Kamil Ellis was named one of the 10 Rising Stars at the Casting Guild of Australia’s Annual Awards evening on Friday 17th November 2017.
The guild named the 10 actors who are this year’s Rising Stars: Pallavi Sharda, Sara West, Geraldine Viswanathan, Eliza Scanlen, Thomasin McKenzie, Angus McLaren, Osamah Sami, Sean Keenan, Kamil Ellis and Toby Wallace.
CGA VP David Newman from McSweeney Newman Casting said that in the past 12 months those 10 have “stunned us, shocked us and taken us on journeys in auditions that will live with us for years to come.
“We feel [they] are not only rising stars but the group with the most potential to take their craft and talent beyond Australian shores and break through internationally.”
No doubt speaking for many in the room, Newman observed: “One of the greatest privileges of a casting director is to be an actor’s first audience. It’s the moment that reminds us why we’re actually here, what the job is really all about.
“It’s the audition where, as soon as we say ‘when you’re ready’ or ‘action’ the air in the room literally changes, the actor has left all the day’s troubles at the door, has retained their power and is brave and courageous enough to hold their own and explore their choices.”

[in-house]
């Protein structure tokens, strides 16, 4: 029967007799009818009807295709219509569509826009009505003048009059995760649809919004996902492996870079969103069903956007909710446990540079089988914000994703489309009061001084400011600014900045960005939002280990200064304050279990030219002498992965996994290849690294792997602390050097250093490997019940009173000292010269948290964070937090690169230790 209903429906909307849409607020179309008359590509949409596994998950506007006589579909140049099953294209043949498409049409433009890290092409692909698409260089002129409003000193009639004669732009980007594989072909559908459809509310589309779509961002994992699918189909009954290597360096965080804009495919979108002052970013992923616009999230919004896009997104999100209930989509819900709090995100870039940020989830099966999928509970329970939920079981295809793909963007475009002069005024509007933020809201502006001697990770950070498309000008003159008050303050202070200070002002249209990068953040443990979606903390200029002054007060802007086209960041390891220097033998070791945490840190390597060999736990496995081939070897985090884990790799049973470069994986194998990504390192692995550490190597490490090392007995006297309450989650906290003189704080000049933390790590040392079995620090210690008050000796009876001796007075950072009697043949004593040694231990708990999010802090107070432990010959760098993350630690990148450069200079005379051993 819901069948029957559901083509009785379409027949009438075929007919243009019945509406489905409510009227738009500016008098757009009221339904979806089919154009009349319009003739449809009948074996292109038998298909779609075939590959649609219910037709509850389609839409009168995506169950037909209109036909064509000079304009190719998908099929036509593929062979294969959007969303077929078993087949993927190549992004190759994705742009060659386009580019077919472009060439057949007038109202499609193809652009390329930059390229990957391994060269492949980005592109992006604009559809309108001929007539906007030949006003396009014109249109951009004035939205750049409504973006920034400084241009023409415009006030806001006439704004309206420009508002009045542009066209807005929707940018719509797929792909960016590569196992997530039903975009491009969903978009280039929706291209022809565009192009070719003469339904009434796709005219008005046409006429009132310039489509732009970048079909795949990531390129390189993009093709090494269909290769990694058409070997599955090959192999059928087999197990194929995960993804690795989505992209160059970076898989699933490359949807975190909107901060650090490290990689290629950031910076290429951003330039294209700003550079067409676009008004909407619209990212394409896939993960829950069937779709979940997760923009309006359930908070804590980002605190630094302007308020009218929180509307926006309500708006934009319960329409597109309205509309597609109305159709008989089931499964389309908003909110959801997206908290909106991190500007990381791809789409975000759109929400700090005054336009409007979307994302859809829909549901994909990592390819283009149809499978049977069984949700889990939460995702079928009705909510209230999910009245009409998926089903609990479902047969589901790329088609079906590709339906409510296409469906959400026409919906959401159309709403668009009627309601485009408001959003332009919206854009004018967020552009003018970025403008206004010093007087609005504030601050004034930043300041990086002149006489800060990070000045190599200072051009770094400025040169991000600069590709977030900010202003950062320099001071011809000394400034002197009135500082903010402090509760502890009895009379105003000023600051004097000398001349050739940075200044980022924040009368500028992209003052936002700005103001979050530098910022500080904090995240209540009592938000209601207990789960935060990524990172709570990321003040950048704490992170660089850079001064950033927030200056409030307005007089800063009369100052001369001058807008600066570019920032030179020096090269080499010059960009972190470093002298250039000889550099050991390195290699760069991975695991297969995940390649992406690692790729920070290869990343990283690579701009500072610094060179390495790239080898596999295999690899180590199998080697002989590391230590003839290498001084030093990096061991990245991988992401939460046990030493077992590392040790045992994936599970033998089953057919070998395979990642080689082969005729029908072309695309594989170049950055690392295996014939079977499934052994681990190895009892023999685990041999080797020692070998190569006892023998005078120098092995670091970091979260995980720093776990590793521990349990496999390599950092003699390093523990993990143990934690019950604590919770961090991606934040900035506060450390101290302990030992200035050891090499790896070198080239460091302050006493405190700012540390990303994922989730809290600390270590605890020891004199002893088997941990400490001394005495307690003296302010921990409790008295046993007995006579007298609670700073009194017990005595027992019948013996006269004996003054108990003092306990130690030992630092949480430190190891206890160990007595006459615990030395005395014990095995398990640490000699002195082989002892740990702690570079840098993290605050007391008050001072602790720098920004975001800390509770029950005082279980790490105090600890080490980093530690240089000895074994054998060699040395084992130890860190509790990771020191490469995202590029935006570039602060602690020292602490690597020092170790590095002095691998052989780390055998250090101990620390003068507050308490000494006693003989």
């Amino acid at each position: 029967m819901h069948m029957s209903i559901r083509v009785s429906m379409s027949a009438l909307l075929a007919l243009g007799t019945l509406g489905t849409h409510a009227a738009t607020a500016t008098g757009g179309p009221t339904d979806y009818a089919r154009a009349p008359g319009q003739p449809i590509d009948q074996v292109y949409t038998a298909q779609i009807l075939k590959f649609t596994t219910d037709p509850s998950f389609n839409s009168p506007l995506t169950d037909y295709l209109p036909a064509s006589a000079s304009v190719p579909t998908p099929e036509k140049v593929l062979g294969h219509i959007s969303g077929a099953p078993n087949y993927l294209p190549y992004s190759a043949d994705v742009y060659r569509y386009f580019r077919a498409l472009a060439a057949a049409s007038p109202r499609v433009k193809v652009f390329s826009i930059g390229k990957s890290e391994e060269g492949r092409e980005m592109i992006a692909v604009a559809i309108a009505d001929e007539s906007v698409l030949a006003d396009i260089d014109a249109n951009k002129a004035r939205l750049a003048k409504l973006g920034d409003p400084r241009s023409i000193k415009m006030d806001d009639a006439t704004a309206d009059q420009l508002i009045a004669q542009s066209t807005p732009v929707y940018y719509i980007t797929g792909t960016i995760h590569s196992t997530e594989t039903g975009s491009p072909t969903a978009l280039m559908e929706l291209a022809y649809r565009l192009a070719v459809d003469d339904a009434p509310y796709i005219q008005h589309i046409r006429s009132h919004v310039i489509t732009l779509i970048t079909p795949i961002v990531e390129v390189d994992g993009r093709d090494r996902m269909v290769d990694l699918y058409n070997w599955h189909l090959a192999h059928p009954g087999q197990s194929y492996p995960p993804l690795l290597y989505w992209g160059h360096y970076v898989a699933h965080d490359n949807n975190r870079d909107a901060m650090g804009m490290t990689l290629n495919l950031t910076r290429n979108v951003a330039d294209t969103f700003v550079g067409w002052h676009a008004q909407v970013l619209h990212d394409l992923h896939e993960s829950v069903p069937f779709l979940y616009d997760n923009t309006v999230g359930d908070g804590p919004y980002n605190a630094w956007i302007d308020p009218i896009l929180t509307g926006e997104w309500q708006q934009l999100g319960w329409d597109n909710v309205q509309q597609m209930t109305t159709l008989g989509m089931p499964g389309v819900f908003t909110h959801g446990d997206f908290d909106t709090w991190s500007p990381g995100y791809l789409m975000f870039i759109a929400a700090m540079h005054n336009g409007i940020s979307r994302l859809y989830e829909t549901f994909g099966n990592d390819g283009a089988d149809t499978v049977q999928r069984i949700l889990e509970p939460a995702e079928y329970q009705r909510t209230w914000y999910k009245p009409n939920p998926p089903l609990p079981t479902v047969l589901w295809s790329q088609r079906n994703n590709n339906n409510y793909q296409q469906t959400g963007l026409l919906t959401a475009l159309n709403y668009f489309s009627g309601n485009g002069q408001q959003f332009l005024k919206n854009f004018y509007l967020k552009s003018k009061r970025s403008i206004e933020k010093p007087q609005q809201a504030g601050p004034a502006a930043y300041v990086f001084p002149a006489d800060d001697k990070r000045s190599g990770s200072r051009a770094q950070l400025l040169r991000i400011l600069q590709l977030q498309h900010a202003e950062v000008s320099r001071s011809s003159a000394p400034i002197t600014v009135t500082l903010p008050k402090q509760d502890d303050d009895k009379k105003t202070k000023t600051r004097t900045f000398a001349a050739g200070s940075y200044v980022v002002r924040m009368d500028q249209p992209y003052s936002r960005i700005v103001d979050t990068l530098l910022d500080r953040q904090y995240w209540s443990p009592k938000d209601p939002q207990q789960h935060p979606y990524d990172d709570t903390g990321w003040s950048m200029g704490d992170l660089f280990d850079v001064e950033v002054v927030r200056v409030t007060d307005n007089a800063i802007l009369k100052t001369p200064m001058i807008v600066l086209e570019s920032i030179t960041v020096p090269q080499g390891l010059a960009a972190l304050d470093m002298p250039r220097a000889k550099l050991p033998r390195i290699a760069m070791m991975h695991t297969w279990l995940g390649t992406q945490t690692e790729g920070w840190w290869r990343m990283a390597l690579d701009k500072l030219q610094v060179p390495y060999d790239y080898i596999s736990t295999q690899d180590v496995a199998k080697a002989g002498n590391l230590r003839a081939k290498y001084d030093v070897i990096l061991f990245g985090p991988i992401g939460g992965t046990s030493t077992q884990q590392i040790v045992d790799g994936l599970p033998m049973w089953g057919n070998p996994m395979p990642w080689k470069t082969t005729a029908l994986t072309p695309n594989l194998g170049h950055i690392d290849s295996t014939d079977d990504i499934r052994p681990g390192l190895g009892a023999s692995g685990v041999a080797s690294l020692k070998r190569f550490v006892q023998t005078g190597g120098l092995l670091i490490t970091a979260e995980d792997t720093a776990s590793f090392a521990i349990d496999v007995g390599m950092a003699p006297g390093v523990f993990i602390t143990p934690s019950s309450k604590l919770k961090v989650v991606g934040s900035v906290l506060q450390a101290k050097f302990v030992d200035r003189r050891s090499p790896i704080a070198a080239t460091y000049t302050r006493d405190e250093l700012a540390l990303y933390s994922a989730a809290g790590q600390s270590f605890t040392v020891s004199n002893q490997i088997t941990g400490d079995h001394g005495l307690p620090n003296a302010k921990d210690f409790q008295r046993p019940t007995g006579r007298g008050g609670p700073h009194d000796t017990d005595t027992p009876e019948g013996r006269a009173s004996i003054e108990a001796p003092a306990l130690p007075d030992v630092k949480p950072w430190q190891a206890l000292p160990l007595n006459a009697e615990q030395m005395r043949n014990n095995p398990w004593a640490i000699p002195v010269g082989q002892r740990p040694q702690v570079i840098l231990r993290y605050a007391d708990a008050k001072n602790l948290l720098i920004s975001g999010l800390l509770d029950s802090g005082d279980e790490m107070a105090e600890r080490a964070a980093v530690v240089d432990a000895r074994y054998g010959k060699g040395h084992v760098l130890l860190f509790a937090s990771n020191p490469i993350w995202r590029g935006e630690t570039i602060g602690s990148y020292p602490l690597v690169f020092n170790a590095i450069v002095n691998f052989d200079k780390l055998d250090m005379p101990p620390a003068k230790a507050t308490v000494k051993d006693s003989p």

Jess Loudon will be in “VICE”, at the King Street Theatre in Newtown.
EMU PRODUCTIONS presents the world premiere of VICE, A new play by MELVYN MORROW.
21 April – 9 May 2015
Tickets: Concession $ 30 Adult $ 35 Preview $ 25
In the shameful and criminal tragedy of sexual assault in Catholic schools, VICE provides a disturbing footnote, throwing new darkness on the maze of motivations swirling around the underworld of staff and students. Every school is a complex and unique human network: inspiring, dangerous, eccentric, funny, political, toxic and frequently like something out of a play or movie.
Set in an exclusive Catholic boys’ school rocked by accusations of sexual abuse, a new play, Vice, is an investigation into the “blurring of borders”, playwright Melvyn Morrow says.
“It’s a frightful, delicate and tragically topical subject and when you read about these things happening, everybody feels like they are an expert on the subject because they went to school as well,” Morrow explains. “I thought it would be interesting to show what life is like in a school and how teachers deal with moments when they are, for one reason or another, compromised.” – Read the Full Article